Happily, with Prescott returning and faith in the offensive options, the Cowboys were able to focus almost solely on defense in the draft. Their first six picks, including 12th overall selection Micah Parsons, were on that side of the ball.
Linebacker Parsons has quickly established himself, leading the team with 2.5 sacks and 32 sack yards while registering 13 pressures on 46 pass rush attempts — a strong 28.3 per cent. At defensive tackle, third-round pick Osa Odighizuwa has been similarly impressive, pressuring at a 21.4 per cent rate and registering an adjusted sack on 7.1 per cent of plays when lined up on the interior. With Jaylon Smith released, fourth-rounder Jabril Cox could also now get an opportunity.
The undoubted star of the season so far, however, is second-year cornerback Trevon Diggs. Dallas have registered 10 total takeaways, only behind the Buffalo Bills, and Diggs' five interceptions — at least one in each game, including a pick-six against the Eagles — account for half of them. Since 1960, only three players have had more interceptions heading into Week 5; since 1980, just two have had a longer streak of games with picks to start a season.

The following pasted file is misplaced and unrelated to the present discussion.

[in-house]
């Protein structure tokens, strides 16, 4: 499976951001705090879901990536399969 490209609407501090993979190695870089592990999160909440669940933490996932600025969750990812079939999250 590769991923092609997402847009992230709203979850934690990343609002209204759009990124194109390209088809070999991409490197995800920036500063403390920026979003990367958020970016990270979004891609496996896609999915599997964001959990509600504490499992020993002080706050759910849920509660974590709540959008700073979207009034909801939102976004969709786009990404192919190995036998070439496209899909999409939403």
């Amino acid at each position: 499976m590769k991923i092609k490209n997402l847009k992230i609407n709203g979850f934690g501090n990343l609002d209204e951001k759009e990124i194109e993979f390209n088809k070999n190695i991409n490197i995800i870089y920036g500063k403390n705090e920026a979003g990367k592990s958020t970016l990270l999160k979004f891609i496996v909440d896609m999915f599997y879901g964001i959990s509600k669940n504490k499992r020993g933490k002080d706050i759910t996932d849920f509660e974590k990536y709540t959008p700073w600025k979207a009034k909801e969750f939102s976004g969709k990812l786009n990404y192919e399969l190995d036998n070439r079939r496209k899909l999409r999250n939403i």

As a team, the Cowboys had 10 interceptions in the whole of 2020, with Diggs, then a rookie, contributing three.
The Cowboys have now given up 24.3 points per game, tied for 16th in the league, but they have allowed just six points — from two field goals — in the fourth quarter of one-score games, giving Prescott every opportunity to win the game.
Unlike the QB, the key men in the defensive unit are largely too young to have worked with former Cowboys coach and current Giants offensive coordinator Jason Garrett, but on the evidence of this season so far they will relish making life hell for his man Daniel Jones on Sunday.
In their last game against weak NFC East rivals until a kind end to the schedule starting in Week 14, the Cowboys will look to lay down a marker, extending this strong start and encouraging hopes they can be a genuine contender this year. Getting Jones off the field and allowing Prescott, Elliott and Co to get to work should ensure they do that.